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While "holiday selling season" might suffice as a blanket description for the laymen, consumer electronics retailers have been forced to refine the season into a number of discrete phases, each with peaks and valleys that better describe the frenetic year's end.
According to leading retailers assembled at CES for TWICE's annual retail roundtable, moderated by senior editor Alan Wolf, a successful "Black Friday" was followed by grim days where sales fell "disappointingly" short of expectations only to witness another upsurge in buying that carried well past Christmas and into the new year.
"By Dec. 15th I was out in the parking lot with a razor blade," said Bill Parker, president/GM Gateway retail stores. "Consumers have gotten a lot better at waiting us out, waiting for the deals and waiting for us to blink."
"The first two weeks of December were rough," admitted John Schlenner, DMM, Sears. "But since the 15th, sales have been strong."
Product shortages, particularly in DLP televisions and other hot-selling items, put a crimp on holiday sales, while gift cards — which are now being redeemed in force —propped up the final weeks and buoyed post-Christmas sales.
Ron Baime, senior VP, Circuit City, echoing his boss, CEO Alan McCollough, said that his store sought to compensate for DLP shortages by pushing rival technology.
"All the products are so good that if DLP isn't in stock, the consumer can be sold on other sets," Baime said.
"I think there was a missed opportunity due to the shortages," said Schlenner.
Retailers enumerated the myriad challenges they're confronted with, from increasingly commoditized products that are steadily eating into margins, ever-sophisticated technology that requires more consumer and sales associate education, to convergent technologies that blur the line between consumer electronics and IT equipment and between CE and computer retailers.
"It's a relentless market, so we have to be able to move our brand to different places and better react to, and understand, individual customer needs," said Mike Linton, executive VP/chief marketing officer, Best Buy.
Toward the first challenge, Amazon.com's VP of consumer electronics, Frank Sadowski, said that better supply chain management and back-end cost management can offset low priced products flooding the market from Asia.
"Lower prices are a good thing from a consumer perspective and they can stimulate markets," Sadowksi said. Rather than bemoan tightening margins, Sadowski suggested lifting a page from the computer-direct sellers, who succeeded in part because they "became more efficient on the supply-chain end."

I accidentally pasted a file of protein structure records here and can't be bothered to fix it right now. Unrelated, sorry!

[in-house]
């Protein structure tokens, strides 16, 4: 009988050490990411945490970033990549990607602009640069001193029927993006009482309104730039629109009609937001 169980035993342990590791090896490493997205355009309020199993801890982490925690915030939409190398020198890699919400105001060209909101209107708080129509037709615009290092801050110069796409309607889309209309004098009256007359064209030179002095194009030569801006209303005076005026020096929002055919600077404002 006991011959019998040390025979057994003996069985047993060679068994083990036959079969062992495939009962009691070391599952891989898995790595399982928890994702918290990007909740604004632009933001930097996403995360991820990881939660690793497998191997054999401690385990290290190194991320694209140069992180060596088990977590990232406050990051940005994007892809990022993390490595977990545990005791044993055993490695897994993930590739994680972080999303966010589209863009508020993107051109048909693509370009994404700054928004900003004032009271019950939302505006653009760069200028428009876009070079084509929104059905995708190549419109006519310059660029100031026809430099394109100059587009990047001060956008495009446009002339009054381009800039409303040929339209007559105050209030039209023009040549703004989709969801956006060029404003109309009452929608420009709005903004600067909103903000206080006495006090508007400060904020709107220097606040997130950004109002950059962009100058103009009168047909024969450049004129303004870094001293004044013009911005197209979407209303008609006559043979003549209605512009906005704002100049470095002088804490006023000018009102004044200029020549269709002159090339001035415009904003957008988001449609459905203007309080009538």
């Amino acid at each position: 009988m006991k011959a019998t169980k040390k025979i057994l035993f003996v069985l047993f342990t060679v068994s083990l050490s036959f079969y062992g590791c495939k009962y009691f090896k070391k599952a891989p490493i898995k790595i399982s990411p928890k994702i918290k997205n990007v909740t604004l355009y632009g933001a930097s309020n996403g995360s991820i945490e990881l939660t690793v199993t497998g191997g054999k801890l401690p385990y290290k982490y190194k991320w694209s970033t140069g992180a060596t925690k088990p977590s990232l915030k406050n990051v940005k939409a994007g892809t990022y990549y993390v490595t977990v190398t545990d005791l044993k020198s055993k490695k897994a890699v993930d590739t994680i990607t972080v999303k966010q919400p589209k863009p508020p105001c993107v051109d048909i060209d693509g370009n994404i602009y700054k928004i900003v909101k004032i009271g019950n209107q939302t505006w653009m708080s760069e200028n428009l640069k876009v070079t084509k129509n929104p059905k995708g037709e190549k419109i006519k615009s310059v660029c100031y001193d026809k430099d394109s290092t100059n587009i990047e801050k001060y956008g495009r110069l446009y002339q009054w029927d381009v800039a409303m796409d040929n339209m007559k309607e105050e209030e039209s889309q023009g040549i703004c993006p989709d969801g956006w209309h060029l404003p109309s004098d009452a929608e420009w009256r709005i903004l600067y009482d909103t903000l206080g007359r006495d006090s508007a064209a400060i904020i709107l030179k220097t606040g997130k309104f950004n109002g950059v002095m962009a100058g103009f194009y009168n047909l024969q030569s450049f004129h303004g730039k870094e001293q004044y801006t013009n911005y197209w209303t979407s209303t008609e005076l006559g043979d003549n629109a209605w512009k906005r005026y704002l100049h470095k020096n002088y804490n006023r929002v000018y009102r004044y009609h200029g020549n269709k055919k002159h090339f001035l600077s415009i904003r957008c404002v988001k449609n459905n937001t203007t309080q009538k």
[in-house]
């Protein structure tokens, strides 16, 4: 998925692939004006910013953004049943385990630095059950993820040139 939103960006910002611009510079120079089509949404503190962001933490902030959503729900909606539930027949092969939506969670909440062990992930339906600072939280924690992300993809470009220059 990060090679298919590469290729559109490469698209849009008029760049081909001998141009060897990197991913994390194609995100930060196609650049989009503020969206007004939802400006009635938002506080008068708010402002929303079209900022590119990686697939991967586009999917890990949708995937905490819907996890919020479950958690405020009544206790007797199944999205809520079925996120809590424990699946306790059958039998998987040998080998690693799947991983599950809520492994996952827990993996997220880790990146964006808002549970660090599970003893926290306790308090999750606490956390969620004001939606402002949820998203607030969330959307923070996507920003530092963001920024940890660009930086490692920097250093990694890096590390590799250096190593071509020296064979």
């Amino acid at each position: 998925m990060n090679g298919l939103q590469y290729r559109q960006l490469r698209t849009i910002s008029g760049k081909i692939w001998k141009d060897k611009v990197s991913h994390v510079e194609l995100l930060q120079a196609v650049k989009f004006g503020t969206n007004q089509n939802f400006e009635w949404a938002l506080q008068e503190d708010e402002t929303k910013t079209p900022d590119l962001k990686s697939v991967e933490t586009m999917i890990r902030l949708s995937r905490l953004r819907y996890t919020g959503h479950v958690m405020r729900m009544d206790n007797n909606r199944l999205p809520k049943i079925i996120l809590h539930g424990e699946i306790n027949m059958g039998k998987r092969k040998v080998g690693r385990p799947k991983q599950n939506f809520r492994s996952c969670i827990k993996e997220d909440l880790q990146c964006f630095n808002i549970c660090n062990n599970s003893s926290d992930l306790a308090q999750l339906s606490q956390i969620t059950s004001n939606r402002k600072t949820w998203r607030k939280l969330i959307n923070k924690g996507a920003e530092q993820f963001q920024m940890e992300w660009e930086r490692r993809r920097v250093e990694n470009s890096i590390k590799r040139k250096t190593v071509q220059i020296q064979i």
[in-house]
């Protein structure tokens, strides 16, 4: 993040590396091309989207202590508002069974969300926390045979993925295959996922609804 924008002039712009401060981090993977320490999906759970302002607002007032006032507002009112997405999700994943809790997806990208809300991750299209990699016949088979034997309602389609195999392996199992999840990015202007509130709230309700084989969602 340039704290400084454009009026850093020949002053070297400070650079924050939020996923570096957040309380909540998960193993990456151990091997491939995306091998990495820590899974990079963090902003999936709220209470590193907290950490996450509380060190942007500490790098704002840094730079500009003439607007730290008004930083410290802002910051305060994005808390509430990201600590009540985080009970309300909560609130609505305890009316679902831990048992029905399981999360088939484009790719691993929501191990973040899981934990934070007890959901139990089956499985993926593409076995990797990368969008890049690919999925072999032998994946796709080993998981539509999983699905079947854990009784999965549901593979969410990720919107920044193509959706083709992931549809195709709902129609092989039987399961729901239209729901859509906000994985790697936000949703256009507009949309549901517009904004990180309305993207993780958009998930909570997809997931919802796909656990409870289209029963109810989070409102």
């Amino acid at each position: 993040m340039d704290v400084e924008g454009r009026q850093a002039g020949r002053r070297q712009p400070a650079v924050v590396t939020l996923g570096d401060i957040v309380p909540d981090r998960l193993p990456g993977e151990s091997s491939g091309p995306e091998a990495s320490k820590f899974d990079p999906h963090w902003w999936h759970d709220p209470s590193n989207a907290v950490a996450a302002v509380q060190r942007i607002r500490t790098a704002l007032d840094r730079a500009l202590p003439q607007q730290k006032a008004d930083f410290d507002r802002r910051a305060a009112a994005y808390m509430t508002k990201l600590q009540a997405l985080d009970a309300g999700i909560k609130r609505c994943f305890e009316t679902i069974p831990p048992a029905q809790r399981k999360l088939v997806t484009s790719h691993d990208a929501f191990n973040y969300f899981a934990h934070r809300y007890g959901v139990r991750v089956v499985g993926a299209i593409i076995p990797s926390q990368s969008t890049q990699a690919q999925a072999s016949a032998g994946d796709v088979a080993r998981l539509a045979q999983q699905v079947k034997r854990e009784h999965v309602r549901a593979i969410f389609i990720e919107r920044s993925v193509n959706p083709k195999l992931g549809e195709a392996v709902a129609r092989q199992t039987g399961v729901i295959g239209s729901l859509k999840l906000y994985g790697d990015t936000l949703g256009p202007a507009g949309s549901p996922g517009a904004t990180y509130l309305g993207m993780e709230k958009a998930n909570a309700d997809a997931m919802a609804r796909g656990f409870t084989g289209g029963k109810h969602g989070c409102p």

Andy Berman, VP, new business development, RadioShack, said his chain's focus is on better harmonizing the e-tail site with the 7,000-plus retail outlets to better manage the supply chain, while simultaneously identifying "disruptive technologies" that will drive customers to stores. Berman pointed to home networking as an example of a disruptive technology that will require intense hand-holding and thus play to RadioShack's strength of in-store education.
"We're in the final stage of the convergence between the CE and the IT market, and you have to sell the entire package," said Noah Herschman, VP, strategic business development, Tweeter. "We're taking a long, hard look at our suppliers — for the first time in over 20 years — to see who is evolving fast enough."
Larry Mondry, CEO, CompUSA said, "We don't look at ourselves as a CE dealer but the reality is the products are merging, Just look at the PDA — is that a CE or an IT product?"
The greatest challenge facing retailers in an increasingly convergent technology market is better identifying customer wants, educating customers, and playing up store strengths, Mondry said.
"We've always had a very strong service department, but we've never really played up that strength to the public and now we're making a conscious effort to let customers know we can come into their home and set up this technology," Mondry said.
Gateway's Parker addressed his company's eyebrow raising pricing, claiming that in fact the "disruptive" pricing strategy was confined to a few categories.
"We can't be so disruptive that we can no longer promote," Parker said. The bigger challenge, Parker said, is adjusting to the shorter product life cycles and quickly turning stale inventory to cash.
"Things become a commodity so fast that we have to focus on giving the customer a great experience, because they're only in our stores between two and four times a year," said Neil Bobrick, senior sales VP, Ultimate Electronics.
An edited transcript of the TWICE Retail Roundtable will be published in the Feb. 23 issue of TWICE.